Sherpa, founded in 2001, has set its mission to protect and defend victims of economic crimes drawing on the power of the law and to fight against the new forms of impunity linked to globalization. Our vision is to help build a world where law is in service of a more mindful globalization.
Economic criminality covers two main forms materializing in two programs at Sherpa: the Globalization and Human Rights Program and the Illicit Financial Flows Program. To implement them, Sherpa brings together an expert team of lawyers, using legal tools, strategies and advocacy, along with pro bono representation from committed international jurists, lawyers, and specialists
Our groundbreaking work has resulted in legal remedies being delivered to victims of corporate-related human rights abuse, changes in law and policy that have helped reshape global business as well as defense of civil society actors and their work from corporate reprisal.
- To pursue the establishment of a binding legal framework to make economic actors, and transnational companies in particular violating human rights and causing environmental damages, accountable for their impacts.
- To fight against the illicit financial flows and tackles issues such as corruption, money laundering or tax evasion. Sherpa works in particular on ill-gotten gains, tax havens and transparency in the extractive industries. Emerging countries lose at least a thousand billion dollars every year through illicit financial flows whether it is from corruption or tax evasion by multinationals. These flows are a major challenge to development since they reduce the resources available for essential public services such as education or health, and aggravate the burden of debt in emerging countries.
- Globalization and human rights
The European Commission defines Corporate Social Responsibility (CSR) as “a concept whereby companies integrate social and environmental concerns in their business operations and in their interaction with their stakeholders on a voluntary basis” (“Green Paper on corporate social responsibility,” 2001.)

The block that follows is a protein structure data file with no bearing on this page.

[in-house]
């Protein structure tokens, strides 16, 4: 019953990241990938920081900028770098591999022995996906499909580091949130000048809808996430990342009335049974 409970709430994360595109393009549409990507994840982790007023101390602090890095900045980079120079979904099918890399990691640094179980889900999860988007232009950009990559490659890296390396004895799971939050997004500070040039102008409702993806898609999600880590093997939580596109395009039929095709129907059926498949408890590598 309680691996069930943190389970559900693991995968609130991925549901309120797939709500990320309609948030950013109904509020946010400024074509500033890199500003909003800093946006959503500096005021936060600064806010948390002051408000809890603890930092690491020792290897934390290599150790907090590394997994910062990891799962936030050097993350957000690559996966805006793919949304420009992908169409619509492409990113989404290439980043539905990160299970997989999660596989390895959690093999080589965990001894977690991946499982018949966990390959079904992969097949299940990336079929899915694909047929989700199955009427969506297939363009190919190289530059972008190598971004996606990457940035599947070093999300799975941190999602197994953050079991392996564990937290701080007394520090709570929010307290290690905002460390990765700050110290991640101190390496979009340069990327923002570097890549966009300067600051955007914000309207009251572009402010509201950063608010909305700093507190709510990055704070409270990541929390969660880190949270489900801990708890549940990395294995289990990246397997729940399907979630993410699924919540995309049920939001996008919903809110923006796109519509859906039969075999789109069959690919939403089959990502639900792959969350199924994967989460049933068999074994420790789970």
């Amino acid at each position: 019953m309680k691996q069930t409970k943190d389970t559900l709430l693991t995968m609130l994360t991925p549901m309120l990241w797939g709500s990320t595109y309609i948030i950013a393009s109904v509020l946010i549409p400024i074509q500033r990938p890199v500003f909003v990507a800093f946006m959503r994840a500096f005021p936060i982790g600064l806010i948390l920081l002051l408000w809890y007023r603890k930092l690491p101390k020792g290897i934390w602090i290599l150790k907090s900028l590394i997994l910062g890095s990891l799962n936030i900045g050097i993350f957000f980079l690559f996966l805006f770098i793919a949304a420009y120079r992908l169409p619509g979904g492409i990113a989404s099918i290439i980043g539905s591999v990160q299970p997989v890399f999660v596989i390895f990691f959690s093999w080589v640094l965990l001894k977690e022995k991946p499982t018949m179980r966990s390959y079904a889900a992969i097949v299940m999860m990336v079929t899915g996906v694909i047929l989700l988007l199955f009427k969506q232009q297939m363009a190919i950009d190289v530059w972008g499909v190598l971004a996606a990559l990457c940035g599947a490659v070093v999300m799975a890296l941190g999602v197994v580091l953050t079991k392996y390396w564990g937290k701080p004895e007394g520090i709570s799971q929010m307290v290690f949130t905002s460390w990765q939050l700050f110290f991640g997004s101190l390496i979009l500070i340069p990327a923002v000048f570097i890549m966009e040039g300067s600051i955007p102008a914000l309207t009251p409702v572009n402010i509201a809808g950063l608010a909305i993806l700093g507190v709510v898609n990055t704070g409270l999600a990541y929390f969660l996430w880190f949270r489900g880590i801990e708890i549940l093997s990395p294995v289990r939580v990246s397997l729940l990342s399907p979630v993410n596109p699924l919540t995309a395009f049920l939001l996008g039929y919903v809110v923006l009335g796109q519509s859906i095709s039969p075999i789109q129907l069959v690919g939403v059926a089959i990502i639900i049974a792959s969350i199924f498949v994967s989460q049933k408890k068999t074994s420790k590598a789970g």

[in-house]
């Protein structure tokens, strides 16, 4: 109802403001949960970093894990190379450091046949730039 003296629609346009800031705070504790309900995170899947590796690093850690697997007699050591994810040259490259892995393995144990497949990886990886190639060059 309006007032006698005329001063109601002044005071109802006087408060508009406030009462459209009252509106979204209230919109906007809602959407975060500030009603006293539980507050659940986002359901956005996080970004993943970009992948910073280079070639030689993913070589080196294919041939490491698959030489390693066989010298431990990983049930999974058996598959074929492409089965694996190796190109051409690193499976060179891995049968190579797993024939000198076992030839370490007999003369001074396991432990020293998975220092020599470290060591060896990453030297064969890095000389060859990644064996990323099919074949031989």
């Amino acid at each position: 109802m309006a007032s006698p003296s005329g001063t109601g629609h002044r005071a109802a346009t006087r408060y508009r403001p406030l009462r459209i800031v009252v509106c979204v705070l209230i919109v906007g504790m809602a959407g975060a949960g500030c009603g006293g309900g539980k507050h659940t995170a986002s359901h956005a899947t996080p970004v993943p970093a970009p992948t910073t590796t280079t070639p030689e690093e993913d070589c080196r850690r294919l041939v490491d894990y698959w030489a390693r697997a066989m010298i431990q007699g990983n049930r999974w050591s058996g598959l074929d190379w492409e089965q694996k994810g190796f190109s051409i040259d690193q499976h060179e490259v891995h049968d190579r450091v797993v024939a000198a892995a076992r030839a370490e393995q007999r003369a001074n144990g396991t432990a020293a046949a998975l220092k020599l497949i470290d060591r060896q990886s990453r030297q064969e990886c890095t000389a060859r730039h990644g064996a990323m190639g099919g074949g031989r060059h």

For Sherpa, such a position is inadequate. Therefore, it strongly advocates for the establishment of a binding legal framework for transnational corporations.
- Illicit financial flows and development
Whether linked to corruption or to tax evasion by multinational corporations, illicit financial flows constitute a major challenge to development. They reduce the amount of resources available for essential public services and worsen the debt burden of governments, particularly in developing countries. The situation is such that even today, the majority of governments in developing countries fail to fulfil the most basic human needs.
SHERPA conducts campaigns that aim at denouncing these illicit financial flows.
Tools of action
- Advocacy: We conduct advocacy campaigns nationally an internationally to promote better regulation of commercial activities and transnational financial flows. We advocate to economic actors, public authorities, and citizens, with legal tools but also large media campaigns and online mobilization tools.
- Strategic litigation: Local civil society organizations and legal experts often alert us on multinationals’ violations impacting communities. Depending on the level of evidences, we launch strategic judicial or extra judicial actions using a variety of legal tools, from negotiation to soft law instruments (such as the OECD Guidelines for multinational enterprises) and legal proceedings. We therefore demonstrate the existence of violations and their dramatic consequences on populations and expose the legal weaknesses that need to be tackled.
- Legal Laboratory: As a think tank, we develop new legal tools supporting our lobbying campaigns and our strategic litigations. They can take various forms; investigation reports, legal articles, op-ed and legal studies.
- Education & training: To strengthen vulnerable impacted communities’ capacity and counterbalance multinationals’ weight and power, we organize capacity-building for national groups to foster local actors to use legal tools: the “legal caravans”. We reinforce local groups and OSC’s ability with local legal experts to defend their case and improve the national and regional legal frameworks towards a better protection of human rights from corporations’ activities. We’ve been implementing a first series of legal caravans in 6 countries of Francophone Africa since 2012.